Pharmacies need a permit to sell prescription medications. Yet, there are many who sell prescription drugs without permission online. There are countless falsifications of well-known drugs, but also medications that are no longer effective because they expired many years ago and have been revamped and stamped with a new expiration date. The drugs may contain the wrong levels of the active substance, a completely different substance, or no real substance at all. They often include contaminants such as brick dust, ink, wall paint and floor polish.
A brand new report from the Swedish Medical Products Agency provides a picture of how Swedes relate to online medicines. It turns out that eight years ago, about 3 per cent had purchased non-prescription or prescription drugs online, and 35 per cent would consider it. Three years later, the percentage of those who had bought medication online had increased to 20 per cent. The latest figures are from last year. The questions in the report were mainly about prescription drugs, making it difficult to compare the responses with previous ones. Nevertheless, the interest is clearly growing; 50 per cent of older people think that the internet is a convenient alternative to their regular healthcare provider. That it takes place through an illegal website does not seem to matter that much.
It is surprising that the healthcare system and several decision-making bodies are only superficially aware of the existence of falsified medicines. And it is remarkable that there is so little knowledge about the global market where people are exposed to illegal and dangerous drugs.
I have previously done research on the black market for human organ trade and I see parallels. In my discussions with the UN, the Council of Europe and Europol it became clear that there was a lack of data about organ trade. “We have no information”, said Europol, “and without facts there is neither money nor ability to investigate”. Therefore, initiatives, such as that taken by the London School of Hygiene and Tropical Medicine, are both gratifying and necessary. Other important initiatives include Interpol’s annual global controls and information from the WHO.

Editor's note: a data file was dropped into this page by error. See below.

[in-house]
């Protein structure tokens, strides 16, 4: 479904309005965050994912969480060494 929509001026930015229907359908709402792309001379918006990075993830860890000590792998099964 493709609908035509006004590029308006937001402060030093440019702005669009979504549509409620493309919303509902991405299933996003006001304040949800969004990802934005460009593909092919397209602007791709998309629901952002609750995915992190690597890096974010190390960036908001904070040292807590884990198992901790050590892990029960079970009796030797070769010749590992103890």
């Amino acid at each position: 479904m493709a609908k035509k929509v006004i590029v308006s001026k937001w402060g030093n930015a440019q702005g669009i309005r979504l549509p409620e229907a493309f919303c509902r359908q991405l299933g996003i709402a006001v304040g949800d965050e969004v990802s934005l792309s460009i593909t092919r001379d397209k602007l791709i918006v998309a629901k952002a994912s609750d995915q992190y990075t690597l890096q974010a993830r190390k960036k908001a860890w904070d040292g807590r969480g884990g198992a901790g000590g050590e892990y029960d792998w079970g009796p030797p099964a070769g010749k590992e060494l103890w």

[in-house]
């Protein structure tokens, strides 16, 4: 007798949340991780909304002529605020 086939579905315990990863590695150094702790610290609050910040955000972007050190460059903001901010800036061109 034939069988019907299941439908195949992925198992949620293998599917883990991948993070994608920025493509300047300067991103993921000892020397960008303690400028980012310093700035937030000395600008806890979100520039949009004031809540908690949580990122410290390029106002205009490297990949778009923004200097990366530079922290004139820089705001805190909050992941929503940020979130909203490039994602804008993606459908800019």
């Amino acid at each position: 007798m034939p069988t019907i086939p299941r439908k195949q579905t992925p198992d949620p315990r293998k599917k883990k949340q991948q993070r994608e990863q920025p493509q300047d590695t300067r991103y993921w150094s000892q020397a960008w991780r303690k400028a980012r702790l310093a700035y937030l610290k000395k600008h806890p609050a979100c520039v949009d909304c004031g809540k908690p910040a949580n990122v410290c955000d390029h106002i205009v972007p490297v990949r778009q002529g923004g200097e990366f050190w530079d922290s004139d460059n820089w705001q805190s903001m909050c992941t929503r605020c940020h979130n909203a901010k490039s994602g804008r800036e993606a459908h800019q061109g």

So how can falsified medicines be combatted? Pharmaceutical crimes require broad international cooperation between researchers, police officers and legislators, enabling a common understanding of what falsified drugs are and how these pharmaceutical crimes are to be handled legally. Last spring, the Swedish Government submitted a bill to the Swedish Parliament proposing an amendment to the legislation. This is a very important measure. At the same time, it is questionable whether the proposed penalty of six months to two years in prison is proportionate to the large groups of patients with life-threatening illnesses who believe they are being treated but instead suffer permanent damage or even die.
Clear and recurring information to the public on the dangers associated with purchases online or on the black market is also a must. Such information goes hand-in-hand with the training of healthcare staff, who today may be completely lost when encountering patients with unclear symptoms.
Of course, this also requires an understanding of what can be called health behaviour and knowledge of cultural differences. Norms and cultural values are the basis for how people act. This applies to both cynical dealers of falsified drugs and to the people who use them. Therefore, it is necessary to map the socio-cultural mechanisms. Above all, it is important to highlight the phenomenon of falsified medicines.
Susanne Lundin, Professor in Ethnology at Lund University in Sweden
The article was first published on DN Debatt 3 August 2015